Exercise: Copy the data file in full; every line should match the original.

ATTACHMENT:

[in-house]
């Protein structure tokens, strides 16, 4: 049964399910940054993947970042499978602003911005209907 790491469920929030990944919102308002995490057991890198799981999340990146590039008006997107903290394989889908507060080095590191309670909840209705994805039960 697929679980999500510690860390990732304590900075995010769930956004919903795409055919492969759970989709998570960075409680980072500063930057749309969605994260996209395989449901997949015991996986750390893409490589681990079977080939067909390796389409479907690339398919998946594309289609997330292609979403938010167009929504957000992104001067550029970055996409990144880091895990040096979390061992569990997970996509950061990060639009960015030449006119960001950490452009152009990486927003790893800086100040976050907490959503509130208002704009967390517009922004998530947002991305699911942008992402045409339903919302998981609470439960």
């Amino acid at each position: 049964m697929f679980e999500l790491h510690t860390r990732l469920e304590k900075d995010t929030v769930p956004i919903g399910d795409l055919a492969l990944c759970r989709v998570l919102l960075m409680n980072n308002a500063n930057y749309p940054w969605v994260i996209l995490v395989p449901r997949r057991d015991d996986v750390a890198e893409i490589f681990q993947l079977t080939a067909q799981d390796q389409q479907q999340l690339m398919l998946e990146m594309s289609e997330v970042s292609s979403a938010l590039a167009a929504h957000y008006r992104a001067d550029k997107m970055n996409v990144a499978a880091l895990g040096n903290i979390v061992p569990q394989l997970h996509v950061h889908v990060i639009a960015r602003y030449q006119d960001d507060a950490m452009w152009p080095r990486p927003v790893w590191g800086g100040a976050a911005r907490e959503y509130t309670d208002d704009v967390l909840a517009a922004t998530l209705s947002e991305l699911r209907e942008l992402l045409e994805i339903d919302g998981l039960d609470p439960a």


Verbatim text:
[in-house]
């Protein structure tokens, strides 16, 4: 049964399910940054993947970042499978602003911005209907 790491469920929030990944919102308002995490057991890198799981999340990146590039008006997107903290394989889908507060080095590191309670909840209705994805039960 697929679980999500510690860390990732304590900075995010769930956004919903795409055919492969759970989709998570960075409680980072500063930057749309969605994260996209395989449901997949015991996986750390893409490589681990079977080939067909390796389409479907690339398919998946594309289609997330292609979403938010167009929504957000992104001067550029970055996409990144880091895990040096979390061992569990997970996509950061990060639009960015030449006119960001950490452009152009990486927003790893800086100040976050907490959503509130208002704009967390517009922004998530947002991305699911942008992402045409339903919302998981609470439960």
């Amino acid at each position: 049964m697929f679980e999500l790491h510690t860390r990732l469920e304590k900075d995010t929030v769930p956004i919903g399910d795409l055919a492969l990944c759970r989709v998570l919102l960075m409680n980072n308002a500063n930057y749309p940054w969605v994260i996209l995490v395989p449901r997949r057991d015991d996986v750390a890198e893409i490589f681990q993947l079977t080939a067909q799981d390796q389409q479907q999340l690339m398919l998946e990146m594309s289609e997330v970042s292609s979403a938010l590039a167009a929504h957000y008006r992104a001067d550029k997107m970055n996409v990144a499978a880091l895990g040096n903290i979390v061992p569990q394989l997970h996509v950061h889908v990060i639009a960015r602003y030449q006119d960001d507060a950490m452009w152009p080095r990486p927003v790893w590191g800086g100040a976050a911005r907490e959503y509130t309670d208002d704009v967390l909840a517009a922004t998530l209705s947002e991305l699911r209907e942008l992402l045409e994805i339903d919302g998981l039960d609470p439960a």